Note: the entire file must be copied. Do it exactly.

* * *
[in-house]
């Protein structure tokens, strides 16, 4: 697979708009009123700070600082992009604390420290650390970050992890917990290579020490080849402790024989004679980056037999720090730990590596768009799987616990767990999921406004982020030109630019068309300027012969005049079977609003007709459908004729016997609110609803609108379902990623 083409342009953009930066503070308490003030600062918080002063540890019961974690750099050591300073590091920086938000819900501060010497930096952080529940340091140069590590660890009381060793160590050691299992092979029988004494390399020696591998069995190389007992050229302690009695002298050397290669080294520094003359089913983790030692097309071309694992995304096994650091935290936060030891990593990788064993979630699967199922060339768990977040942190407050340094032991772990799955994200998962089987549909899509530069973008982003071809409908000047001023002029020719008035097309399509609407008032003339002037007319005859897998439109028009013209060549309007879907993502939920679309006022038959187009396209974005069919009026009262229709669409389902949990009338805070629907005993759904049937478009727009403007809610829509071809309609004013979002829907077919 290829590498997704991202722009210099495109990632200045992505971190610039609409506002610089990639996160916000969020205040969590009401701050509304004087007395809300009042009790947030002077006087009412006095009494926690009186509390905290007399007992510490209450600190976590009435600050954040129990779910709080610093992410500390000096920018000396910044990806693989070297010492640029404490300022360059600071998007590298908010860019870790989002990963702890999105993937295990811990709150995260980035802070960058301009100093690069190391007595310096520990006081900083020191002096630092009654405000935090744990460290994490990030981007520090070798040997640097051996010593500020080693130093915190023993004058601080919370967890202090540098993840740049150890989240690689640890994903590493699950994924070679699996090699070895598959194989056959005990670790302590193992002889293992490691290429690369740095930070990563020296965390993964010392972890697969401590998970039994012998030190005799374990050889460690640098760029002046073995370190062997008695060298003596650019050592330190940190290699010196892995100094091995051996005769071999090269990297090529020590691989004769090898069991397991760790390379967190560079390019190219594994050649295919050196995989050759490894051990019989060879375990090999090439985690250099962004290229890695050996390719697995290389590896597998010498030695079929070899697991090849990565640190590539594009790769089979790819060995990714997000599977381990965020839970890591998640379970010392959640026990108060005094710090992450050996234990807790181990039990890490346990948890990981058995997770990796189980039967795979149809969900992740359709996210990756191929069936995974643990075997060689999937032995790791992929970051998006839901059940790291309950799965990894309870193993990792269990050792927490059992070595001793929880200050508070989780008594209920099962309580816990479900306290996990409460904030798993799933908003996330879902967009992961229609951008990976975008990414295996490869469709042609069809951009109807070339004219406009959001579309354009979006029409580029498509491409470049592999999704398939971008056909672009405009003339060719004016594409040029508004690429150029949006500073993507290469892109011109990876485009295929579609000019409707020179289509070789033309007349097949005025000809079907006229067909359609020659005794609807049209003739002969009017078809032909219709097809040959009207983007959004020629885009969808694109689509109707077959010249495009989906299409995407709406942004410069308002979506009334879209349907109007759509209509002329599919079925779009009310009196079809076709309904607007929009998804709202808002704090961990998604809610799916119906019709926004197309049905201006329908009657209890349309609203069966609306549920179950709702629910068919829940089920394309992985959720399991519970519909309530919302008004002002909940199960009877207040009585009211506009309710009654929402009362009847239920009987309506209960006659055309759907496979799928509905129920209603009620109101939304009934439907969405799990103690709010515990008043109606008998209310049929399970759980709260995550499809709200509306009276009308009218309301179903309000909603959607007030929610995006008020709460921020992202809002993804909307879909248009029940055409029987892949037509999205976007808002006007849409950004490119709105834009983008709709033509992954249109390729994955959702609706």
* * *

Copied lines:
[in-house]
């Protein structure tokens, strides 16, 4: 697979708009009123700070600082992009604390420290650390970050992890917990290579020490080849402790024989004679980056037999720090730990590596768009799987616990767990999921406004982020030109630019068309300027012969005049079977609003007709459908004729016997609110609803609108379902990623 083409342009953009930066503070308490003030600062918080002063540890019961974690750099050591300073590091920086938000819900501060010497930096952080529940340091140069590590660890009381060793160590050691299992092979029988004494390399020696591998069995190389007992050229302690009695002298050397290669080294520094003359089913983790030692097309071309694992995304096994650091935290936060030891990593990788064993979630699967199922060339768990977040942190407050340094032991772990799955994200998962089987549909899509530069973008982003071809409908000047001023002029020719008035097309399509609407008032003339002037007319005859897998439109028009013209060549309007879907993502939920679309006022038959187009396209974005069919009026009262229709669409389902949990009338805070629907005993759904049937478009727009403007809610829509071809309609004013979002829907077919 290829590498997704991202722009210099495109990632200045992505971190610039609409506002610089990639996160916000969020205040969590009401701050509304004087007395809300009042009790947030002077006087009412006095009494926690009186509390905290007399007992510490209450600190976590009435600050954040129990779910709080610093992410500390000096920018000396910044990806693989070297010492640029404490300022360059600071998007590298908010860019870790989002990963702890999105993937295990811990709150995260980035802070960058301009100093690069190391007595310096520990006081900083020191002096630092009654405000935090744990460290994490990030981007520090070798040997640097051996010593500020080693130093915190023993004058601080919370967890202090540098993840740049150890989240690689640890994903590493699950994924070679699996090699070895598959194989056959005990670790302590193992002889293992490691290429690369740095930070990563020296965390993964010392972890697969401590998970039994012998030190005799374990050889460690640098760029002046073995370190062997008695060298003596650019050592330190940190290699010196892995100094091995051996005769071999090269990297090529020590691989004769090898069991397991760790390379967190560079390019190219594994050649295919050196995989050759490894051990019989060879375990090999090439985690250099962004290229890695050996390719697995290389590896597998010498030695079929070899697991090849990565640190590539594009790769089979790819060995990714997000599977381990965020839970890591998640379970010392959640026990108060005094710090992450050996234990807790181990039990890490346990948890990981058995997770990796189980039967795979149809969900992740359709996210990756191929069936995974643990075997060689999937032995790791992929970051998006839901059940790291309950799965990894309870193993990792269990050792927490059992070595001793929880200050508070989780008594209920099962309580816990479900306290996990409460904030798993799933908003996330879902967009992961229609951008990976975008990414295996490869469709042609069809951009109807070339004219406009959001579309354009979006029409580029498509491409470049592999999704398939971008056909672009405009003339060719004016594409040029508004690429150029949006500073993507290469892109011109990876485009295929579609000019409707020179289509070789033309007349097949005025000809079907006229067909359609020659005794609807049209003739002969009017078809032909219709097809040959009207983007959004020629885009969808694109689509109707077959010249495009989906299409995407709406942004410069308002979506009334879209349907109007759509209509002329599919079925779009009310009196079809076709309904607007929009998804709202808002704090961990998604809610799916119906019709926004197309049905201006329908009657209890349309609203069966609306549920179950709702629910068919829940089920394309992985959720399991519970519909309530919302008004002002909940199960009877207040009585009211506009309710009654929402009362009847239920009987309506209960006659055309759907496979799928509905129920209603009620109101939304009934439907969405799990103690709010515990008043109606008998209310049929399970759980709260995550499809709200509306009276009308009218309301179903309000909603959607007030929610995006008020709460921020992202809002993804909307879909248009029940055409029987892949037509999205976007808002006007849409950004490119709105834009983008709709033509992954249109390729994955959702609706």